The things you might be doing that stick in a journalist’s craw according to our annual Media Survey
Two years ago, the ratio of PR professionals to journalists stood at 6:1. Surprisingly, it’s hard to find data on where that number stands today. Two years seems like a lifetime ago. While an argument can be made (in the U.S.) that Trump’s presidency was good for the business of journalism, it seems pretty certain that the novel coronavirus pandemic was not. The PR industry did not fare much better, with one in five agencies laying off staff and/or instigating furloughs. Like most industries, both Public Relations and Journalism have struggled to get through the past year. It stands to reason that the battering both industries absorbed probably leaves the ratio of PR pros to journalists about the same as it was in 2019. But for those of us in either industry lucky enough to have a job, we’re all somehow busier … mainly with seemingly constant Zoom meetings that allow for little practical work to be done.
Journalists, I would argue, still have it much worse. Assuming the ratio hasn’t changed, they remain on the receiving end of countless, endless pitches from a much larger industry (which is most certainly true based on conversations I’ve had with every journalist I know). Their email inboxes are much different than most of ours. Yes, we all get unsolicited offers from companies who have bought our data or tapped into an algorithm that floods our inboxes with offers we roll our eyes at. But a journalist’s inbox also includes a vast array of pitches to cover news way outside of their beat, geography, or basic human interest.
This was more than evident from the responses to question 19 of our annual Media Survey sent to thousands of journalists across the globe, which asked: “What are your pet peeves when receiving story pitches?” The number one response, at 71 percent, was, “Story is irrelevant to your local market audience, brand or beat.” A distant second was “Cold calling” at 42 percent. The more things change, the more they stay the same it seems.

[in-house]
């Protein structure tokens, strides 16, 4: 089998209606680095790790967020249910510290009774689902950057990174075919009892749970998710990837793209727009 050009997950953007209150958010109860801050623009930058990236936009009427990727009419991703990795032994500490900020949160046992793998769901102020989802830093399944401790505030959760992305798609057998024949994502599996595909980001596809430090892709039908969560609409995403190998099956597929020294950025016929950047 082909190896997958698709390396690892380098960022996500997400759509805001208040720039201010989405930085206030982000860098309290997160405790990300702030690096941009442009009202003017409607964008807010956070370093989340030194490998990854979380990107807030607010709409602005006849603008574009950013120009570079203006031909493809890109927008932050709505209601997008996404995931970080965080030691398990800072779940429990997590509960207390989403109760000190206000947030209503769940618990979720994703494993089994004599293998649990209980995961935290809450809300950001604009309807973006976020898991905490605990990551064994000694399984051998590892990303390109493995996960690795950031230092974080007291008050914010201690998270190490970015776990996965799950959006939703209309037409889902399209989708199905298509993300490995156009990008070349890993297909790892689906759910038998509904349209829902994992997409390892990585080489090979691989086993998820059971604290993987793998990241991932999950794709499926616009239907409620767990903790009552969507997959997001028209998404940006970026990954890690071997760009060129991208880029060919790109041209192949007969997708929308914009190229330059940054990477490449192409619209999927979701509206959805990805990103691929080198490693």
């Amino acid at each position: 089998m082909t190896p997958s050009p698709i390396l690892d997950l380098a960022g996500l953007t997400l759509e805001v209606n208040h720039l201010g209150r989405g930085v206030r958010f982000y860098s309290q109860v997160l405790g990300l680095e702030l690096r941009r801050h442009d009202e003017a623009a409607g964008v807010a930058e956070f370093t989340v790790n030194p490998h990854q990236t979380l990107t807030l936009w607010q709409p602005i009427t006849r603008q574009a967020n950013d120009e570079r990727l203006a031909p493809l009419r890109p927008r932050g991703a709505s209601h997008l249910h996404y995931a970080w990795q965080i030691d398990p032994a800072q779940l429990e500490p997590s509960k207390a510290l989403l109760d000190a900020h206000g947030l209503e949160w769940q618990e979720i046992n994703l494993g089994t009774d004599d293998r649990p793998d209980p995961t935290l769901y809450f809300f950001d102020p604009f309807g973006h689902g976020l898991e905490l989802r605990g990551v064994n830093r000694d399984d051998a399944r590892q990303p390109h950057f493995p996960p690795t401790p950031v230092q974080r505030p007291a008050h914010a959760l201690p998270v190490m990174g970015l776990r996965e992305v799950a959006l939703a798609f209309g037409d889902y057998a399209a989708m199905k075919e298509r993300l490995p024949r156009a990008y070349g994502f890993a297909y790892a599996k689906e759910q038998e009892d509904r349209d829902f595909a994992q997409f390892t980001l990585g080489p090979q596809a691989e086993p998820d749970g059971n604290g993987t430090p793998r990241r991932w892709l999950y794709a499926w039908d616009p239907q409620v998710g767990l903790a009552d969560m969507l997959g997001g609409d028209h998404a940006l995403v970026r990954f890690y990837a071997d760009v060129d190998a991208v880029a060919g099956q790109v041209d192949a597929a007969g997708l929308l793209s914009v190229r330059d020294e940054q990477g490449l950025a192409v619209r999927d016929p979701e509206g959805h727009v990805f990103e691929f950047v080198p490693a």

What was more telling were the comments from our survey respondents to question 19. If you are in the business of pitching journalists story ideas, I highly recommend reading the following list and making a note to avoid doing any of these things:
- The only one that really bothers me is the irrelevance. I’ve told newsrooms I’ve managed constantly that any pitch (that’s relevant) is a good one … and we’re the ones who decide whether to act on it or not. News can come from anywhere. Don’t send an irrelevant pitch!
- The follow-up call … if I saw it and didn’t get back to you, chances are I’ve discarded it.
- Following up the same day the press release was sent. I don’t need to be reminded about an email three hours after I receive it.
- Contacting me when I don’t respond to an email pitch within a day or two. We receive dozens of pitches daily, irrelevant ones usually don’t get a response.
- Calling to follow up on whether a press release has been received. That phone call will never be returned.
- Not including photo(s) with a press release … send good, useful photos.
- Not including photos or illustrations when the company has them. Then I have to email them back and wait for a reply.
- Pitches clearly sent en masse.
- Not bothering to find out what my beat is and then sending me a press release about new technology in bras… which is irrelevant to me because I write about cars.
- Misspelling my name.
From our Media Relations Tips video series
Amy Hollyfield, Sr. Deputy Editor for News at the Tampa Bay Times, talks about some of her pet peeves when being pitched in this video from Business Wire's Media Relations Tips video series .
The most important tips I can share are:
First, get to know the journalist you want to pitch. Set up alerts on Muck Rack for journalists you’re interested in reaching and read their stories for a few weeks before deciding whether to pitch to them.
Second, ALWAYS include useful photos with your pitches/news releases.
Third, if you’re going to follow up on a pitch, give it a little time and be a reasonable human being when you do reach out. Recognize that journalists are insanely busy people who are being approached nonstop and treat them accordingly. It will go a long way. Maybe not for what you’re trying to pitch in the moment … but certainly for the long haul.
Thank you for reading and I hope you’ve enjoyed our six-part series on what we learned from our annual Media Survey. If you missed any of our previous posts, please check out the Business Wire Blog.
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